The patentability of human embryonic stem cells and the acceptability of conducting and financing research on them, as examples of inconsistency, concerning the moral evaluation of a given phenomenon, within the legal order of the European Union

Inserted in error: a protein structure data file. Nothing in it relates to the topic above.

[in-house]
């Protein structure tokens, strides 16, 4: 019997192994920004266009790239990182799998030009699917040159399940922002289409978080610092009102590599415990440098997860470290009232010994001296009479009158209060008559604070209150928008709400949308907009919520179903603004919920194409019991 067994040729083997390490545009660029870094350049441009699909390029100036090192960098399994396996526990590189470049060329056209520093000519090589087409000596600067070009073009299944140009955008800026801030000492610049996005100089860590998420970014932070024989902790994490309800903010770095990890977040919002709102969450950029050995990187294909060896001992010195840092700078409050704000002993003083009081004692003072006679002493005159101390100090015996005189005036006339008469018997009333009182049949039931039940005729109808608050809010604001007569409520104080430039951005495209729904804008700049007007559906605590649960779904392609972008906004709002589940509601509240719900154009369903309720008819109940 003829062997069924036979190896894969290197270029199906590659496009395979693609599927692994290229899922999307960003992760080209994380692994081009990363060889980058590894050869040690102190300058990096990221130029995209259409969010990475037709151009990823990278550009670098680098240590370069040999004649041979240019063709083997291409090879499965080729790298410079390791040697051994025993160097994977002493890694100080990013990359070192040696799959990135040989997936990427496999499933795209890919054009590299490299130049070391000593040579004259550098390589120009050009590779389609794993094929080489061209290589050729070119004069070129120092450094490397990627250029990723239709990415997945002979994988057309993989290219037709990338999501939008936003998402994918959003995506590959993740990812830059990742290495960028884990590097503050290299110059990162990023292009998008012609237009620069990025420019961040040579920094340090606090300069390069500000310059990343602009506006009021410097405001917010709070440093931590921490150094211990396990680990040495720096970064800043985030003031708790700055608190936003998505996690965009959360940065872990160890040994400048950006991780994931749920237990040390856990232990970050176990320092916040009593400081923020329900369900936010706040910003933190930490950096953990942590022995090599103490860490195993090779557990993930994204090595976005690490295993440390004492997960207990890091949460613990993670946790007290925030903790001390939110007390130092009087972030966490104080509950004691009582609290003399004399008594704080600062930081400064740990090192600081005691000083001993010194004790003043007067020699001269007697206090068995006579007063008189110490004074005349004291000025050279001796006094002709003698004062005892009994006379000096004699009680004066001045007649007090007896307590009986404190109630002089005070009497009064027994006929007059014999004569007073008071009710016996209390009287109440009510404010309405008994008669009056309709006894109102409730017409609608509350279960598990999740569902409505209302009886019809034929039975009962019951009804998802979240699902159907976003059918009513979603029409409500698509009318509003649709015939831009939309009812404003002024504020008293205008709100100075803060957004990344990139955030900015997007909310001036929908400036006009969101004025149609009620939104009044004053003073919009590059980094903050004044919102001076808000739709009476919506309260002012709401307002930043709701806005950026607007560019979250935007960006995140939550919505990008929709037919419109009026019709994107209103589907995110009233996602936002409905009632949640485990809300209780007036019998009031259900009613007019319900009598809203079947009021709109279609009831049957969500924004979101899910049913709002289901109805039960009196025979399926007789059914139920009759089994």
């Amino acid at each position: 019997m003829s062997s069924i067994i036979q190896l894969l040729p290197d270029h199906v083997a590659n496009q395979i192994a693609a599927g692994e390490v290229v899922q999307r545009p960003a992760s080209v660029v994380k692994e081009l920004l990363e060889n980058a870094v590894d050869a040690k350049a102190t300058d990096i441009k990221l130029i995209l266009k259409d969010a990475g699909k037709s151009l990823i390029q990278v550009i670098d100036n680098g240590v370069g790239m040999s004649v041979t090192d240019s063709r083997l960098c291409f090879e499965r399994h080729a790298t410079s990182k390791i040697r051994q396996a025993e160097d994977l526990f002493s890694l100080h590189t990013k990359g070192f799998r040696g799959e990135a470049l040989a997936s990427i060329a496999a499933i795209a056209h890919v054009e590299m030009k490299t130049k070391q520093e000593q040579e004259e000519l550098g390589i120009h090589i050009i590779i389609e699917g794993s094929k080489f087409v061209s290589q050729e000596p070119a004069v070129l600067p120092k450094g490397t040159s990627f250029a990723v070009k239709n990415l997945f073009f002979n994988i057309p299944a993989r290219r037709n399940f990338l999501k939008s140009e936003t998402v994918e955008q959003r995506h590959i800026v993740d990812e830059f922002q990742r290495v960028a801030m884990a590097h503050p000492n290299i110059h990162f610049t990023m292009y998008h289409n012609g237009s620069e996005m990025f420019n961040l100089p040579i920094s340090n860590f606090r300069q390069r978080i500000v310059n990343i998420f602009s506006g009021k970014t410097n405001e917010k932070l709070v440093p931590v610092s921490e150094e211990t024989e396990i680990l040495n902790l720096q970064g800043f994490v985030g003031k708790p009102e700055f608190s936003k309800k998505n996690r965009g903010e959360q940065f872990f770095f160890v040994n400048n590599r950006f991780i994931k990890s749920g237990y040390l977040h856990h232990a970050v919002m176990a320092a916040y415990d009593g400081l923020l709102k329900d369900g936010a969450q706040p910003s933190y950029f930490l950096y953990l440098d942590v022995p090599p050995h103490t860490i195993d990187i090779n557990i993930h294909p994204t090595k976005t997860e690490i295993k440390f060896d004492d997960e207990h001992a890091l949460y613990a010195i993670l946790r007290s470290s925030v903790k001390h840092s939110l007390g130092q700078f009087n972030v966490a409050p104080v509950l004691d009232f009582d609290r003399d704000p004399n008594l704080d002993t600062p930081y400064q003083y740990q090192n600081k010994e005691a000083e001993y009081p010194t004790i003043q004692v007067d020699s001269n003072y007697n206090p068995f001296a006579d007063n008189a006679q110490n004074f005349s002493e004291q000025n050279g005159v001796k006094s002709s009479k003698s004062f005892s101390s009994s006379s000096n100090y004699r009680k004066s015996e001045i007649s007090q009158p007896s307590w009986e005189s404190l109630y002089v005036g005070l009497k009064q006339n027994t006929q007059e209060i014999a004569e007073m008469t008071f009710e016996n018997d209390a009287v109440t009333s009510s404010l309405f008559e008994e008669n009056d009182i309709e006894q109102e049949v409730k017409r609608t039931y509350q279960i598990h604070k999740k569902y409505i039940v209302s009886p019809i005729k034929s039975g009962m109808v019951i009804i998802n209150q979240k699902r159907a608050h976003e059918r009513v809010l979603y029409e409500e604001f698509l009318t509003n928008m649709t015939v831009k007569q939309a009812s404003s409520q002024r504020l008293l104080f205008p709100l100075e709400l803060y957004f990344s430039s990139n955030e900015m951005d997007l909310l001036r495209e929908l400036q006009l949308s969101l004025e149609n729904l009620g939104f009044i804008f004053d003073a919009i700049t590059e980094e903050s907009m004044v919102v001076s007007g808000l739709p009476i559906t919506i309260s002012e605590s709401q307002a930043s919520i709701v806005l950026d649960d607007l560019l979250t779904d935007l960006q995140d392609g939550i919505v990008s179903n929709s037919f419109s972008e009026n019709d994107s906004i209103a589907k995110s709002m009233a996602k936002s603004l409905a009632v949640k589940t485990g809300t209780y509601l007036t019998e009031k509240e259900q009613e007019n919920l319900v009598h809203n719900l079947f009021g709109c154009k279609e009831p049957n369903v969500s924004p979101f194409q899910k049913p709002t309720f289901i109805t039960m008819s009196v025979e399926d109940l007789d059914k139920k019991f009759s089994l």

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Human embryonic stem cell research is a very promising area of human activity, which could lead to numerous breakthroughs in medicine. It also gives rise to many controversies mainly connected, but not limited to, the problem of exploitation and possible destruction of human embryos in the process of obtaining stem cells. The stance of European Union member states on the permissibility of such research is not uniform, it can however be financed (under some restrictions) from EU funds. By financing an area of activity the EU (or in fact any other institution) endorses such activity. However, in its judgement in case C-34/10 the Court of Justice of the European Union stated essentially that the exploitation of inventions based on human embryonic stem cells would be contrary to morality and ordre public, because the development of such inventions requires prior destruction or making use of an embryo. The described situation may be an example of an axiological inconsistency within the legal system of the EU, as its institutions clearly support an activity, not merely by tolerating it, but also by assigning funds to finance it, while at this same time, this activity is being regarded as immoral or threatening to ordre public, when it comes to granting patents. This article analyses current legal situation in regard to permissibility of human embryonic stem cell research within the EU and to the patentability of human embryonic stem cells and processes of obtaining them, in order to determine whether such inconsistency actually exists and what could be the possible consequences if it does exist.
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